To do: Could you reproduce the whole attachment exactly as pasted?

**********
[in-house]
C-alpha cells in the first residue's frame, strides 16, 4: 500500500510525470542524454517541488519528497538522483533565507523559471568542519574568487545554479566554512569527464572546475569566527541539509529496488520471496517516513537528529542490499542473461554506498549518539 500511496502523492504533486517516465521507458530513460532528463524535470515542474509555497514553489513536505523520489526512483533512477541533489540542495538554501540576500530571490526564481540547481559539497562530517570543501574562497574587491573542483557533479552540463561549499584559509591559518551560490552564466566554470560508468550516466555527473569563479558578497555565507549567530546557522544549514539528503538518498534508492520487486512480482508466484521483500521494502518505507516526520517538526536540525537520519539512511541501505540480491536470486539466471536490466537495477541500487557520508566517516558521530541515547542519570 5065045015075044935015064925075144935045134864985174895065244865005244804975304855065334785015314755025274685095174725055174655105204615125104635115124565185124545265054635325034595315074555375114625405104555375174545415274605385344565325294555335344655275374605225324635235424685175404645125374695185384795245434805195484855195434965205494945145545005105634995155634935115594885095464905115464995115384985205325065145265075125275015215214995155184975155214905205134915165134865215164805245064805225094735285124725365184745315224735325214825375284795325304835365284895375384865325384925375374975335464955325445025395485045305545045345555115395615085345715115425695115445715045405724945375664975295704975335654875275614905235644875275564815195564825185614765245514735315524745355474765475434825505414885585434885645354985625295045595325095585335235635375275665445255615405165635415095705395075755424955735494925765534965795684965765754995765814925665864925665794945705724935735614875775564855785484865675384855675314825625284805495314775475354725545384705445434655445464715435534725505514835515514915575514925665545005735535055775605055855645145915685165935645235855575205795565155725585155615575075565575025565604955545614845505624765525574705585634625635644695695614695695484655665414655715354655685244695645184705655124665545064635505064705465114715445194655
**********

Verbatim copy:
[in-house]
C-alpha cells in the first residue's frame, strides 16, 4: 500500500510525470542524454517541488519528497538522483533565507523559471568542519574568487545554479566554512569527464572546475569566527541539509529496488520471496517516513537528529542490499542473461554506498549518539 500511496502523492504533486517516465521507458530513460532528463524535470515542474509555497514553489513536505523520489526512483533512477541533489540542495538554501540576500530571490526564481540547481559539497562530517570543501574562497574587491573542483557533479552540463561549499584559509591559518551560490552564466566554470560508468550516466555527473569563479558578497555565507549567530546557522544549514539528503538518498534508492520487486512480482508466484521483500521494502518505507516526520517538526536540525537520519539512511541501505540480491536470486539466471536490466537495477541500487557520508566517516558521530541515547542519570 5065045015075044935015064925075144935045134864985174895065244865005244804975304855065334785015314755025274685095174725055174655105204615125104635115124565185124545265054635325034595315074555375114625405104555375174545415274605385344565325294555335344655275374605225324635235424685175404645125374695185384795245434805195484855195434965205494945145545005105634995155634935115594885095464905115464995115384985205325065145265075125275015215214995155184975155214905205134915165134865215164805245064805225094735285124725365184745315224735325214825375284795325304835365284895375384865325384925375374975335464955325445025395485045305545045345555115395615085345715115425695115445715045405724945375664975295704975335654875275614905235644875275564815195564825185614765245514735315524745355474765475434825505414885585434885645354985625295045595325095585335235635375275665445255615405165635415095705395075755424955735494925765534965795684965765754995765814925665864925665794945705724935735614875775564855785484865675384855675314825625284805495314775475354725545384705445434655445464715435534725505514835515514915575514925665545005735535055775605055855645145915685165935645235855575205795565155725585155615575075565575025565604955545614845505624765525574705585634625635644695695614695695484655665414655715354655685244695645184705655124665545064635505064705465114715445194655